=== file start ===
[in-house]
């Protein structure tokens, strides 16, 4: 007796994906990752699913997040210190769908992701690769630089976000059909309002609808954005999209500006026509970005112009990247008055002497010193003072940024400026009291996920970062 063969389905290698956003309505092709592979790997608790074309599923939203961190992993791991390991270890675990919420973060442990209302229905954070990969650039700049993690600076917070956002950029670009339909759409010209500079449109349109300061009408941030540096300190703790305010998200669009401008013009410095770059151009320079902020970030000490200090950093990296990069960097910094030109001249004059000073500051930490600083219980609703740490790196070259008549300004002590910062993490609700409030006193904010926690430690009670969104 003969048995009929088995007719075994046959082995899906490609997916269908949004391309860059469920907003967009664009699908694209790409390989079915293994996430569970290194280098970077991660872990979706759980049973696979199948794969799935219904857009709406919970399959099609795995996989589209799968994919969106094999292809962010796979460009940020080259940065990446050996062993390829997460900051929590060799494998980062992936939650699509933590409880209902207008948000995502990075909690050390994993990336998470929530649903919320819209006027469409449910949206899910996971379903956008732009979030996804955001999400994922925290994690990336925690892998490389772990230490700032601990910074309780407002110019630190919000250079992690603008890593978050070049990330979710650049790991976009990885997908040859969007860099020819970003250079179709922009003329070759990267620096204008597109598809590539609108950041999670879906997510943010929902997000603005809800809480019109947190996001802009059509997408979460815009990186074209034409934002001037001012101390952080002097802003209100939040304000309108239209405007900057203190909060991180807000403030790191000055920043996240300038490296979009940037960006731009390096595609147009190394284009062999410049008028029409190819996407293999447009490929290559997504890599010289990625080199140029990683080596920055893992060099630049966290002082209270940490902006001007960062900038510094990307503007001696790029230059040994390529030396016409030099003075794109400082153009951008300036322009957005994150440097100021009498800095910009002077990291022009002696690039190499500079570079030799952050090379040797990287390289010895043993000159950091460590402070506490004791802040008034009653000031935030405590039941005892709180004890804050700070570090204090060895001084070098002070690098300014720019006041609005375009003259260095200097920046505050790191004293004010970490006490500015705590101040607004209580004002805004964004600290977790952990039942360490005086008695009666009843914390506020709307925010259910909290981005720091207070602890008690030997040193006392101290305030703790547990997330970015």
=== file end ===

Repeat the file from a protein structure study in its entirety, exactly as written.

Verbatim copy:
[in-house]
């Protein structure tokens, strides 16, 4: 007796994906990752699913997040210190769908992701690769630089976000059909309002609808954005999209500006026509970005112009990247008055002497010193003072940024400026009291996920970062 063969389905290698956003309505092709592979790997608790074309599923939203961190992993791991390991270890675990919420973060442990209302229905954070990969650039700049993690600076917070956002950029670009339909759409010209500079449109349109300061009408941030540096300190703790305010998200669009401008013009410095770059151009320079902020970030000490200090950093990296990069960097910094030109001249004059000073500051930490600083219980609703740490790196070259008549300004002590910062993490609700409030006193904010926690430690009670969104 003969048995009929088995007719075994046959082995899906490609997916269908949004391309860059469920907003967009664009699908694209790409390989079915293994996430569970290194280098970077991660872990979706759980049973696979199948794969799935219904857009709406919970399959099609795995996989589209799968994919969106094999292809962010796979460009940020080259940065990446050996062993390829997460900051929590060799494998980062992936939650699509933590409880209902207008948000995502990075909690050390994993990336998470929530649903919320819209006027469409449910949206899910996971379903956008732009979030996804955001999400994922925290994690990336925690892998490389772990230490700032601990910074309780407002110019630190919000250079992690603008890593978050070049990330979710650049790991976009990885997908040859969007860099020819970003250079179709922009003329070759990267620096204008597109598809590539609108950041999670879906997510943010929902997000603005809800809480019109947190996001802009059509997408979460815009990186074209034409934002001037001012101390952080002097802003209100939040304000309108239209405007900057203190909060991180807000403030790191000055920043996240300038490296979009940037960006731009390096595609147009190394284009062999410049008028029409190819996407293999447009490929290559997504890599010289990625080199140029990683080596920055893992060099630049966290002082209270940490902006001007960062900038510094990307503007001696790029230059040994390529030396016409030099003075794109400082153009951008300036322009957005994150440097100021009498800095910009002077990291022009002696690039190499500079570079030799952050090379040797990287390289010895043993000159950091460590402070506490004791802040008034009653000031935030405590039941005892709180004890804050700070570090204090060895001084070098002070690098300014720019006041609005375009003259260095200097920046505050790191004293004010970490006490500015705590101040607004209580004002805004964004600290977790952990039942360490005086008695009666009843914390506020709307925010259910909290981005720091207070602890008690030997040193006392101290305030703790547990997330970015």